Oct 31, 2018

RNA is a critical element for the sizing and the composition of phase-separated RNA-protein condensates

BioRxiv : the Preprint Server for Biology
Marina Garcia-Jove NavarroZoher Gueroui

Abstract

Liquid-liquid phase separation is thought to be a key organizing principle in eukaryotic cells to generate highly concentrated dynamic assemblies, such as the RNP granules. Numerous in vitro approaches have validated this model, yet a missing aspect is to take into consideration the complex molecular mixture and promiscuous interactions found in vivo. Here we report the versatile scaffold "ArtiG" to generate concentration-dependent RNA-protein condensates within living cells, as a bottom-up approach to study the impact of co-segregated endogenous components on phase separation. We demonstrate that endogenous RNA seeds the nucleation of the condensates, as it provides molecular cues to locally coordinate the formation of endogenous high order RNP assemblies. Interestingly, the co-segregation of intracellular components ultimately impacts the size of the phase-separated condensates. Thus, RNA arises as an architectural element that can influence the composition and the morphological outcome of the condensate phases in an intracellular context.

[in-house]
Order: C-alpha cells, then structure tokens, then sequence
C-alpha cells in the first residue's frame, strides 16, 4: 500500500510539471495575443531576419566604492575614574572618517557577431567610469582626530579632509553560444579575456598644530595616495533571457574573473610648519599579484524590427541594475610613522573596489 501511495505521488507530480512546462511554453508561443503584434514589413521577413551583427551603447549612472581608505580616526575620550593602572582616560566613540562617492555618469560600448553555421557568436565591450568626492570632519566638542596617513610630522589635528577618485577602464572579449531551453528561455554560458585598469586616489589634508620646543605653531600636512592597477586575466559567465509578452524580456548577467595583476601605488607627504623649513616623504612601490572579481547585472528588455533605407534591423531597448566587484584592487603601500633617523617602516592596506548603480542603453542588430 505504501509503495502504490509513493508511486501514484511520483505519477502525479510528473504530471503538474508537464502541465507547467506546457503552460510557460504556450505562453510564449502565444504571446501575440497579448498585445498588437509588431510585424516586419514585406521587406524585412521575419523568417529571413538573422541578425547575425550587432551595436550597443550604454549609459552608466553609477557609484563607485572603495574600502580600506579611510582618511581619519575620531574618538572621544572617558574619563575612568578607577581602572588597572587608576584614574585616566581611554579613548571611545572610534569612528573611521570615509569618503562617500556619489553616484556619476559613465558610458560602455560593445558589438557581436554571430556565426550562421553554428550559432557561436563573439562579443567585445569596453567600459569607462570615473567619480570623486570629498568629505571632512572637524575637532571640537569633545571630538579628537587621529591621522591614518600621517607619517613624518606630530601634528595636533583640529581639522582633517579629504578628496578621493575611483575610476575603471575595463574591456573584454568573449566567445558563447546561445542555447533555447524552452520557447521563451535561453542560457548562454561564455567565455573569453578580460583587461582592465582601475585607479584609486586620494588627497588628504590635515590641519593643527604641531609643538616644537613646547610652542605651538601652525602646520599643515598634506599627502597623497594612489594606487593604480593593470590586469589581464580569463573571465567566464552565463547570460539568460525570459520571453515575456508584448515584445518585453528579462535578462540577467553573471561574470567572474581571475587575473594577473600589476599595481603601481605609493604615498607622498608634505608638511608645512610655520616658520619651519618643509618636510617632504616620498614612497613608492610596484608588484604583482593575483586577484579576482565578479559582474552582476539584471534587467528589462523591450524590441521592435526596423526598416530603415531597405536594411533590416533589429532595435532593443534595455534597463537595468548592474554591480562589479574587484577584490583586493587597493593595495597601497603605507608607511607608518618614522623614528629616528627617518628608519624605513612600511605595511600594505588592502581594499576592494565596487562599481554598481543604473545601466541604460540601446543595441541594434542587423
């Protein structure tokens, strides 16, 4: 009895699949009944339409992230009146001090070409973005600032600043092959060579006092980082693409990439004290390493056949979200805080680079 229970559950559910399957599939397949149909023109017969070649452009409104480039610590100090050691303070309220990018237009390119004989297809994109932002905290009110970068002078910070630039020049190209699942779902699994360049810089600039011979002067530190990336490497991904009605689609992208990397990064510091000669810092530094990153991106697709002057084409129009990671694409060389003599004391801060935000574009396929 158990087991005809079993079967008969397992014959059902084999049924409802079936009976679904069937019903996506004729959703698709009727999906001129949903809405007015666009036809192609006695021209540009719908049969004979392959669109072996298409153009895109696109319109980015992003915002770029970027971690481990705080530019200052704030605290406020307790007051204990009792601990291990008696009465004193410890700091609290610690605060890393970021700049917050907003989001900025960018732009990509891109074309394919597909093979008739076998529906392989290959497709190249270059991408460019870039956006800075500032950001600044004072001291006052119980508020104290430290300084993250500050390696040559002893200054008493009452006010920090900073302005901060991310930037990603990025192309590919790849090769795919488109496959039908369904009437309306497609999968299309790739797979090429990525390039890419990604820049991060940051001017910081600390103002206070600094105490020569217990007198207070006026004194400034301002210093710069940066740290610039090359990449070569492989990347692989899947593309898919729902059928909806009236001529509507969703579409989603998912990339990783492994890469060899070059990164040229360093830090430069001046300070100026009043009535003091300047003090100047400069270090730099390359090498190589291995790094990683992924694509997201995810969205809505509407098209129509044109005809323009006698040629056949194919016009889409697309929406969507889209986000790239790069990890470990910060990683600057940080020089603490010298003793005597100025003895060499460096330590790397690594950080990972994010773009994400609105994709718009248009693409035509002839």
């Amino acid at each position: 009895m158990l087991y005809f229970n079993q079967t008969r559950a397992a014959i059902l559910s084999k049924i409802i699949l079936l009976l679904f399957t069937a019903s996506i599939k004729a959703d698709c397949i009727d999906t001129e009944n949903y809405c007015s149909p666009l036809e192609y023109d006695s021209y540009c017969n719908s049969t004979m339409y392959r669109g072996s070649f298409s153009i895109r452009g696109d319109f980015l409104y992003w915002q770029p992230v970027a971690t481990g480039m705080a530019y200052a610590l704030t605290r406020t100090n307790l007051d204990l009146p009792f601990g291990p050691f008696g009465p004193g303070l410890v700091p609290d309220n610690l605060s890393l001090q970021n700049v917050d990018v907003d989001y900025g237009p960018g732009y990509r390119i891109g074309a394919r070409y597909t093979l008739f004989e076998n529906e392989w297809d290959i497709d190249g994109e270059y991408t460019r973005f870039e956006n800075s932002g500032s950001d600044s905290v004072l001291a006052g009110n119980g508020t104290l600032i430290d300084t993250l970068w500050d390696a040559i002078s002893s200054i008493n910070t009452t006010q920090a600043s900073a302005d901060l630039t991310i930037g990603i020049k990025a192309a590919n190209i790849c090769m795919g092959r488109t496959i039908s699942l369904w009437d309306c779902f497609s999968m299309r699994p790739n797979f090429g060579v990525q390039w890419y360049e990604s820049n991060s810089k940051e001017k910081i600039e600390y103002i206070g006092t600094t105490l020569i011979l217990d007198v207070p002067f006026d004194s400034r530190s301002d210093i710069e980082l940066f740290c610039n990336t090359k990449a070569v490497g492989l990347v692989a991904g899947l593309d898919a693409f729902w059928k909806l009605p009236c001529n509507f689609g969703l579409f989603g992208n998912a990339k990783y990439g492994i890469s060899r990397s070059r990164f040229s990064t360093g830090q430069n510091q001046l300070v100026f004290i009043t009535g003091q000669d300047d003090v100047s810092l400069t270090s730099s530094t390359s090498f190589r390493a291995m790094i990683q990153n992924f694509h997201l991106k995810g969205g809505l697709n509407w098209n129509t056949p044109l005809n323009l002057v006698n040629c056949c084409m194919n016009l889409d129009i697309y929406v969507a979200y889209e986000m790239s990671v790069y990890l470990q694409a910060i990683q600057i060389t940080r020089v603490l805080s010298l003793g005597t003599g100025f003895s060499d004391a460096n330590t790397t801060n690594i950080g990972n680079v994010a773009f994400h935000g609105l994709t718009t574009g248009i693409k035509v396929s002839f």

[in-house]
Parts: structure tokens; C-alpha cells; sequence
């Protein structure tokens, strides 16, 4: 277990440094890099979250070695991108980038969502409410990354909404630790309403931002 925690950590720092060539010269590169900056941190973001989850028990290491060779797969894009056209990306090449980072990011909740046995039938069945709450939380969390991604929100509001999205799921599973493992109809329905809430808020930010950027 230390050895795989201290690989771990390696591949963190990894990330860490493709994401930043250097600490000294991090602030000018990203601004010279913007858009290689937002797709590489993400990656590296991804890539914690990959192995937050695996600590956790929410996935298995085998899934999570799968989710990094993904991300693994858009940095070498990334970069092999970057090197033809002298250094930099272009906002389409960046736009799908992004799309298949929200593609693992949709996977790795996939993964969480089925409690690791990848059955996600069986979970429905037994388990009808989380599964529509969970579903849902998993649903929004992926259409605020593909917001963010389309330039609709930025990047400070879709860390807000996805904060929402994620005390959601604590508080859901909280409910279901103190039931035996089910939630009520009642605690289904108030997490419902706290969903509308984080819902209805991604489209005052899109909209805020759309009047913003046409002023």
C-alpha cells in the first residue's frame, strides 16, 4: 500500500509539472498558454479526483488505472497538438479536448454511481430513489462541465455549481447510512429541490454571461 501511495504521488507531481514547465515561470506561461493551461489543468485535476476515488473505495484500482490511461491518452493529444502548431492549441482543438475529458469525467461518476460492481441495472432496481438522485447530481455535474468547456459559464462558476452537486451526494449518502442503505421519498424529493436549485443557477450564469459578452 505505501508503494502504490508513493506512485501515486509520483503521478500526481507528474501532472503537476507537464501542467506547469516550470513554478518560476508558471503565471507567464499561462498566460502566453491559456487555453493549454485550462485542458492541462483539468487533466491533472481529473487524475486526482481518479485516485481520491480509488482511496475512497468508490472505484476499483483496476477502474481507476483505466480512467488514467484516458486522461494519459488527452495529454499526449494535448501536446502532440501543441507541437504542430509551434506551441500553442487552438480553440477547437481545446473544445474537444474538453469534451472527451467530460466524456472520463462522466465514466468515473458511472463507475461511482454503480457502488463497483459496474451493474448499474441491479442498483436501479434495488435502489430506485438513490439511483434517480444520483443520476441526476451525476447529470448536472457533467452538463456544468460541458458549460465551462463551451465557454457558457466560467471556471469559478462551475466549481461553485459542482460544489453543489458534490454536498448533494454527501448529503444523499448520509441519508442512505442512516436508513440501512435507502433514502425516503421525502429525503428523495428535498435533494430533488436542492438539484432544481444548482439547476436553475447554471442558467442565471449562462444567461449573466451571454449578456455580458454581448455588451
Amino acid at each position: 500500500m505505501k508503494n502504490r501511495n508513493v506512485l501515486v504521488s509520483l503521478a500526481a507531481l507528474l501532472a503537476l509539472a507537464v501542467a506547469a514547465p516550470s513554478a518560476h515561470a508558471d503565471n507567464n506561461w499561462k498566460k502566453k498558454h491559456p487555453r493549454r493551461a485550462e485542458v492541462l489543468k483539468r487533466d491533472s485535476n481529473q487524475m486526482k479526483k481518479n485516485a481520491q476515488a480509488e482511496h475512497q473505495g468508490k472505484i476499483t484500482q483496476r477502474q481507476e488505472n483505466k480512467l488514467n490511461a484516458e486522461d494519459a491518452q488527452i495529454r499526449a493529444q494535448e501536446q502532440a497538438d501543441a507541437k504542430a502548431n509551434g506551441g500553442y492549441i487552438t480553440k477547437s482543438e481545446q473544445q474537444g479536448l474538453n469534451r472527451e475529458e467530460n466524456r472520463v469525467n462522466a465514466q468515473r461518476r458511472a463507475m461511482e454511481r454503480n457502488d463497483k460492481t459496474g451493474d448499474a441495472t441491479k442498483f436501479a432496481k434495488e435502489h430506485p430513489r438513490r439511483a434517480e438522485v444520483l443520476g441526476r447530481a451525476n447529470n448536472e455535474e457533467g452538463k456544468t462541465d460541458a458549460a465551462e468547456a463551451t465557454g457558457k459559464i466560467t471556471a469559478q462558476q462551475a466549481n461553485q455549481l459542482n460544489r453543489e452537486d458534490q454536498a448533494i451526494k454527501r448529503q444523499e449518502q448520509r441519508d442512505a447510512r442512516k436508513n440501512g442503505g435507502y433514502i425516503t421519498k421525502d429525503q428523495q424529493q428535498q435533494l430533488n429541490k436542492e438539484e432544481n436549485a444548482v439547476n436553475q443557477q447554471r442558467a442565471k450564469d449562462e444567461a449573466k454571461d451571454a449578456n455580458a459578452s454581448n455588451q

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Mentioned in this Paper

In Vivo
Size
RNPC3
Protoplasm
Addition to Lower Extremity, Patten Bottom
Composite Architecture
Intracellular
Tissue Scaffolds
RNA, Viral
Ribonucleoprotein Granule

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